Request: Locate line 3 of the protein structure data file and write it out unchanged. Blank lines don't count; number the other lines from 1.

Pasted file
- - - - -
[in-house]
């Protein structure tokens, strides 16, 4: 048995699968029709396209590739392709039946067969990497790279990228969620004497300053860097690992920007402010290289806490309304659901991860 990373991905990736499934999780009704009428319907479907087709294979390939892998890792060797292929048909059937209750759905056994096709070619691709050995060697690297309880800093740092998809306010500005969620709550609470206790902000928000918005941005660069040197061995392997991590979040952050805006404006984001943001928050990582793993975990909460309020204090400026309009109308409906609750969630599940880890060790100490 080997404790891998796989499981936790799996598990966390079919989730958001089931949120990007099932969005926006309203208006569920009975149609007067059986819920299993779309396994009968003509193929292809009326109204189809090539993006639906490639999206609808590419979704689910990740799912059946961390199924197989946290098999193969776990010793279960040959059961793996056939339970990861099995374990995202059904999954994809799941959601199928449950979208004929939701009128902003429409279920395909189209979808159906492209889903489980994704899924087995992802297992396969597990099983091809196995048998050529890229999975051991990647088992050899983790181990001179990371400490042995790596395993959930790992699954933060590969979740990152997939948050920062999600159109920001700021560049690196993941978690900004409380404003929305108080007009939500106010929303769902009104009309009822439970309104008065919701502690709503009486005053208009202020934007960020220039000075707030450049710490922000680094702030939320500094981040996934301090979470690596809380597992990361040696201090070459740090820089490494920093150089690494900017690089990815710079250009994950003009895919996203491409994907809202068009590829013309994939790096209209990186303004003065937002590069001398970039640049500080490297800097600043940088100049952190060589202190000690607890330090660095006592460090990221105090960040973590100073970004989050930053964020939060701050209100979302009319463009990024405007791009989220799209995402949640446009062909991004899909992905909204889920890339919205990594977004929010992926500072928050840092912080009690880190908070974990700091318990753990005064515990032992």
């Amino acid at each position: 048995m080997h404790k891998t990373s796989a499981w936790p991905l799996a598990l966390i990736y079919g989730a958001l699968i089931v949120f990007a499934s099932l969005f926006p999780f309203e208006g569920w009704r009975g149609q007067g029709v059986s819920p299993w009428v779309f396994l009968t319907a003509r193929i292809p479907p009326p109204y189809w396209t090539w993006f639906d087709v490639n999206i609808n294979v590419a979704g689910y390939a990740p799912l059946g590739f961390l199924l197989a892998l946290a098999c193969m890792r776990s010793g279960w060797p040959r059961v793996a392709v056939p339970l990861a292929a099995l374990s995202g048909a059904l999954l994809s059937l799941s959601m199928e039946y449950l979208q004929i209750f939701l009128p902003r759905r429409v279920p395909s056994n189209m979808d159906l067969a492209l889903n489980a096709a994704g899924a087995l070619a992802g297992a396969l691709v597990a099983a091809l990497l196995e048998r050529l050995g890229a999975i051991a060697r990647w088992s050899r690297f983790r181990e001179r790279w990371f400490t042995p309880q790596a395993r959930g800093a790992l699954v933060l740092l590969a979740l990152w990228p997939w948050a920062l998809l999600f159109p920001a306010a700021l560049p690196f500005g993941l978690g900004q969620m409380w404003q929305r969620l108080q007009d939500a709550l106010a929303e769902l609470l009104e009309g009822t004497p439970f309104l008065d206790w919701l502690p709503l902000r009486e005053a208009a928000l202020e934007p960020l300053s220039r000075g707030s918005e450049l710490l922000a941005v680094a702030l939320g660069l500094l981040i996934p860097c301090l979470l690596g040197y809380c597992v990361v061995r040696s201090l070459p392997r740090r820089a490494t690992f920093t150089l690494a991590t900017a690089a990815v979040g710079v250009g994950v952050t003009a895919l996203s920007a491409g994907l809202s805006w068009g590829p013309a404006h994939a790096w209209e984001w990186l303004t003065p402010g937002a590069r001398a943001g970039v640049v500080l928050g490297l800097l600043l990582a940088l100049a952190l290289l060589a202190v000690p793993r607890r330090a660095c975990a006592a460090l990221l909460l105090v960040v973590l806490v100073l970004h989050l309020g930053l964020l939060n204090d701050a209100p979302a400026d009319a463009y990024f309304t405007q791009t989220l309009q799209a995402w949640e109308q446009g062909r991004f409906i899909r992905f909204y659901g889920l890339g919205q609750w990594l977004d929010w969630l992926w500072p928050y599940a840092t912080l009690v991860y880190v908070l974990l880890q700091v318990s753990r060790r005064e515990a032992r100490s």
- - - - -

């Amino acid at each position: 048995m080997h404790k891998t990373s796989a499981w936790p991905l799996a598990l966390i990736y079919g989730a958001l699968i089931v949120f990007a499934s099932l969005f926006p999780f309203e208006g569920w009704r009975g149609q007067g029709v059986s819920p299993w009428v779309f396994l009968t319907a003509r193929i292809p479907p009326p109204y189809w396209t090539w993006f639906d087709v490639n999206i609808n294979v590419a979704g689910y390939a990740p799912l059946g590739f961390l199924l197989a892998l946290a098999c193969m890792r776990s010793g279960w060797p040959r059961v793996a392709v056939p339970l990861a292929a099995l374990s995202g048909a059904l999954l994809s059937l799941s959601m199928e039946y449950l979208q004929i209750f939701l009128p902003r759905r429409v279920p395909s056994n189209m979808d159906l067969a492209l889903n489980a096709a994704g899924a087995l070619a992802g297992a396969l691709v597990a099983a091809l990497l196995e048998r050529l050995g890229a999975i051991a060697r990647w088992s050899r690297f983790r181990e001179r790279w990371f400490t042995p309880q790596a395993r959930g800093a790992l699954v933060l740092l590969a979740l990152w990228p997939w948050a920062l998809l999600f159109p920001a306010a700021l560049p690196f500005g993941l978690g900004q969620m409380w404003q929305r969620l108080q007009d939500a709550l106010a929303e769902l609470l009104e009309g009822t004497p439970f309104l008065d206790w919701l502690p709503l902000r009486e005053a208009a928000l202020e934007p960020l300053s220039r000075g707030s918005e450049l710490l922000a941005v680094a702030l939320g660069l500094l981040i996934p860097c301090l979470l690596g040197y809380c597992v990361v061995r040696s201090l070459p392997r740090r820089a490494t690992f920093t150089l690494a991590t900017a690089a990815v979040g710079v250009g994950v952050t003009a895919l996203s920007a491409g994907l809202s805006w068009g590829p013309a404006h994939a790096w209209e984001w990186l303004t003065p402010g937002a590069r001398a943001g970039v640049v500080l928050g490297l800097l600043l990582a940088l100049a952190l290289l060589a202190v000690p793993r607890r330090a660095c975990a006592a460090l990221l909460l105090v960040v973590l806490v100073l970004h989050l309020g930053l964020l939060n204090d701050a209100p979302a400026d009319a463009y990024f309304t405007q791009t989220l309009q799209a995402w949640e109308q446009g062909r991004f409906i899909r992905f909204y659901g889920l890339g919205q609750w990594l977004d929010w969630l992926w500072p928050y599940a840092t912080l009690v991860y880190v908070l974990l880890q700091v318990s753990r060790r005064e515990a032992r100490s």